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Elvitegravir structure.svg
Systematic (IUPAC) name
6-[(3-Chloro-2-fluorophenyl)methyl]-1-[(2S)-1-hydroxy-3-methylbutan-2-yl]-7-methoxy-4-oxoquinoline-3-carboxylic acid
Clinical data
Trade names Stribild (fixed-dose combination)
  • US: B (No risk in non-human studies)
Routes of
Pharmacokinetic data
Protein binding 98%
Metabolism liver, via CYP3A
Biological half-life 12.9 hours
Excretion liver 93%, renal 7%
CAS Number 697761-98-1 YesY
ATC code J05AX11
PubChem CID 5277135
ChemSpider 4441060 YesY
UNII 4GDQ854U53 YesY
NIAID ChemDB 241767
Chemical data
Formula C23H23ClFNO5
Molar mass 447.883 g/mol
 NYesY (what is this?)  (verify)

Elvitegravir (EVG, formerly GS-9137) is an integrase inhibitor used to treat HIV infection. It was developed[1] by the pharmaceutical company Gilead Sciences, which licensed EVG from Japan Tobacco in March 2008.[2][3][4] The drug gained approval by the U.S. Food and Drug Administration on August 27, 2012 for use in adult patients starting HIV treatment for the first time as part of the fixed dose combination known as Stribild.[5] On September 24, 2014 the FDA approved Elvitegravir (tradename Vitekta) as a single pill formulation.[6] On November 5, 2015 the FDA approved the drug for use in patients affected with HIV-1 as a part of a second fixed dose combination pill known as Genvoya.[7]

According to the results of the phase II clinical trial, patients taking once-daily elvitegravir boosted by ritonavir had greater reductions in viral load after 24 weeks compared to individuals randomized to receive a ritonavir-boosted protease inhibitor.[8]

Medical uses[edit]

In the United States, elvitegravir can be obtained either as part of the combination pill Stribild or as the single pill formulation Vitekta.[9]

Vitekta is FDA approved to be used for the treatment of HIV-1 infection in adults who have previous treatment experience with antiretroviral therapy. It must be used in combination with a protease inhibitor that is coadministered with ritonavir as well as additional antiretroviral drug(s).[10]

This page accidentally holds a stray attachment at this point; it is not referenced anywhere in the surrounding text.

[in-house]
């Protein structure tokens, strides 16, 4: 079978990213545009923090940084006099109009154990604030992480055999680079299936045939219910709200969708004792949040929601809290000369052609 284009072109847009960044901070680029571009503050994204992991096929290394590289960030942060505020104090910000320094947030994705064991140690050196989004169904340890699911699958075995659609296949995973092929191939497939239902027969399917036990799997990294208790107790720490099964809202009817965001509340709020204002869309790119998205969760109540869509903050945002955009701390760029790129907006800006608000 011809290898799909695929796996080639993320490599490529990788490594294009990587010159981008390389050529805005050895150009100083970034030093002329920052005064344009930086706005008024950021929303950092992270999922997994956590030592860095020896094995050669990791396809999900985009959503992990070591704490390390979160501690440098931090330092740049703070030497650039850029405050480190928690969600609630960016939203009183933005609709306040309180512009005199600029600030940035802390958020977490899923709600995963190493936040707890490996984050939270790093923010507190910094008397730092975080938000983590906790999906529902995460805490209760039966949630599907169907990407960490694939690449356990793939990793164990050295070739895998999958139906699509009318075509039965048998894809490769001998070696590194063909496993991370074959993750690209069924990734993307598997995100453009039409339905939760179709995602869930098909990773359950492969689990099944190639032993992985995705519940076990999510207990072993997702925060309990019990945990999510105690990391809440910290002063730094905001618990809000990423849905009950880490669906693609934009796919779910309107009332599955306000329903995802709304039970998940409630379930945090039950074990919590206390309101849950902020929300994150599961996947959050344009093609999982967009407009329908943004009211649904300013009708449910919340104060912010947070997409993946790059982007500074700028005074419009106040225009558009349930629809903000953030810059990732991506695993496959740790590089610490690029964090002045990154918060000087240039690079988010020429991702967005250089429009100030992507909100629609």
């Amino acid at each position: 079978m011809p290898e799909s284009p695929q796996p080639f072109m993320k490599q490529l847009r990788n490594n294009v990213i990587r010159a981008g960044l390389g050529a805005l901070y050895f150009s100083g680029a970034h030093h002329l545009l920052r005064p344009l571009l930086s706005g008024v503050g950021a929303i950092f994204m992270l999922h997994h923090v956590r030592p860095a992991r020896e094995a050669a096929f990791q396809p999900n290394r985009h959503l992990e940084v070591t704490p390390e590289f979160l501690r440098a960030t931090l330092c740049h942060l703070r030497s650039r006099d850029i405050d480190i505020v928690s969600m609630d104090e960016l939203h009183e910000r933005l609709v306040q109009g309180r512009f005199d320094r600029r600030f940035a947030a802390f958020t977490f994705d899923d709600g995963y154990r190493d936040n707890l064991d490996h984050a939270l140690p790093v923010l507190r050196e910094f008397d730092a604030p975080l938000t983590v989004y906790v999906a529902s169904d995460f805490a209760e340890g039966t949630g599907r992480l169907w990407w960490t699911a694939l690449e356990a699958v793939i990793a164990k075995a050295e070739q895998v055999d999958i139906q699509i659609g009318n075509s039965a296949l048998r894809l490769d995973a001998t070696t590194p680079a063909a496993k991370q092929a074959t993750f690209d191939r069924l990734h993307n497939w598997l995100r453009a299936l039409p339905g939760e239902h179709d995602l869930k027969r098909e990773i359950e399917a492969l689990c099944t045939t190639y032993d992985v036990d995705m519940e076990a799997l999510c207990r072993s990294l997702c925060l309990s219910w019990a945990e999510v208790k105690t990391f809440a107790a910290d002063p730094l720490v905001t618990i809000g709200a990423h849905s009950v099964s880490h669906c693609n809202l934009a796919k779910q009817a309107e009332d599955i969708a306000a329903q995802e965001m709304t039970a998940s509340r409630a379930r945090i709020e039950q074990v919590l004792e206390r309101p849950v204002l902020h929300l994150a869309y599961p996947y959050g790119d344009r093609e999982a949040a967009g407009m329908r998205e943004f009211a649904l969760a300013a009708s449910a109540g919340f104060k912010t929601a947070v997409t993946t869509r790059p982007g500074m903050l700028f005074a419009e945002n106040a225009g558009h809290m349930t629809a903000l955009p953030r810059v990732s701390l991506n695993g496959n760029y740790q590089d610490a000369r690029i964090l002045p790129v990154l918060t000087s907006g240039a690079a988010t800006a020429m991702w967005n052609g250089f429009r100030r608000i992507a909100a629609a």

Adverse effects[edit]

According to the package insert, the most common side effect of taking elvitegravir is diarrhea.[10]


  1. ^ Gilead Press Release Phase III Clinical Trial of Elvitegravir July 22, 2008
  2. ^ Gilead Press Release Gilead and Japan Tobacco Sign Licensing Agreement for Novel HIV Integrase Inhibitor March 22, 2008
  3. ^ Shimura K, Kodama E, Sakagami Y; et al. (2007). "Broad Anti-Retroviral Activity and Resistance Profile of a Novel Human Immunodeficiency Virus Integrase Inhibitor, Elvitegravir (JTK-303/GS-9137)". J Virol 82 (2): 764–74. doi:10.1128/JVI.01534-07. PMC 2224569. PMID 17977962. 
  4. ^ Stellbrink HJ (2007). "Antiviral drugs in the treatment of AIDS: what is in the pipeline ?". Eur. J. Med. Res. 12 (9): 483–95. PMID 17933730. 
  5. ^ Sax, P. E.; Dejesus, E.; Mills, A.; Zolopa, A.; Cohen, C.; Wohl, D.; Gallant, J. E.; Liu, H. C.; Zhong, L.; Yale, K.; White, K.; Kearney, B. P.; Szwarcberg, J.; Quirk, E.; Cheng, A. K.; Gs-Us-236-0102 Study, T. (2012). "Co-formulated elvitegravir, cobicistat, emtricitabine, and tenofovir versus co-formulated efavirenz, emtricitabine, and tenofovir for initial treatment of HIV-1 infection: A randomised, double-blind, phase 3 trial, analysis of results after 48 weeks". The Lancet 379 (9835): 2439–2448. doi:10.1016/S0140-6736(12)60917-9. PMID 22748591. 
  6. ^ "FDA Approval Bulletin" Accessed November 1, 2014
  7. ^ "Press Announcements - FDA approves new treatment for HIV". www.fda.gov. Retrieved 2016-01-10. 
  8. ^ Thaczuk, Derek and Carter, Michael. ICAAC: Best response to elvitegravir seen when used with T-20 and other active agents Aidsmap.com. 19 Sept. 2007.
  9. ^ "FDA Approved Drug Listing" Accessed November 1, 2014
  10. ^ a b "Vitekta Package Insert" Foster City, CA: Gilead Sciences, Inc.; 2014. Accessed November 1, 2014